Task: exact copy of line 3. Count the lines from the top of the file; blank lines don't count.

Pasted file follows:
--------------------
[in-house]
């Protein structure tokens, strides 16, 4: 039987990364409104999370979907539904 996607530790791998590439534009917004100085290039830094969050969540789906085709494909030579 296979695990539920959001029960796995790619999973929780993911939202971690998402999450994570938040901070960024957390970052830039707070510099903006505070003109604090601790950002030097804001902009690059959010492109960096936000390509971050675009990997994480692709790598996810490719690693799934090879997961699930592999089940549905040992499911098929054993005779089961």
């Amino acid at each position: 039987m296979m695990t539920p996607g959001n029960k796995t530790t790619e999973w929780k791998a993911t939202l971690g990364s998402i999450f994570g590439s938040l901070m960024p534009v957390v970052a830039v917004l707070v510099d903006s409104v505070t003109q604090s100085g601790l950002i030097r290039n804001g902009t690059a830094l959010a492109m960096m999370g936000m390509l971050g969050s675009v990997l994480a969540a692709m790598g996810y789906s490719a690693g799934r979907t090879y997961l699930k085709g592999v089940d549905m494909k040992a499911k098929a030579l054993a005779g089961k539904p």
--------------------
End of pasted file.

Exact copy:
């Amino acid at each position: 039987m296979m695990t539920p996607g959001n029960k796995t530790t790619e999973w929780k791998a993911t939202l971690g990364s998402i999450f994570g590439s938040l901070m960024p534009v957390v970052a830039v917004l707070v510099d903006s409104v505070t003109q604090s100085g601790l950002i030097r290039n804001g902009t690059a830094l959010a492109m960096m999370g936000m390509l971050g969050s675009v990997l994480a969540a692709m790598g996810y789906s490719a690693g799934r979907t090879y997961l699930k085709g592999v089940d549905m494909k040992a499911k098929a030579l054993a005779g089961k539904p």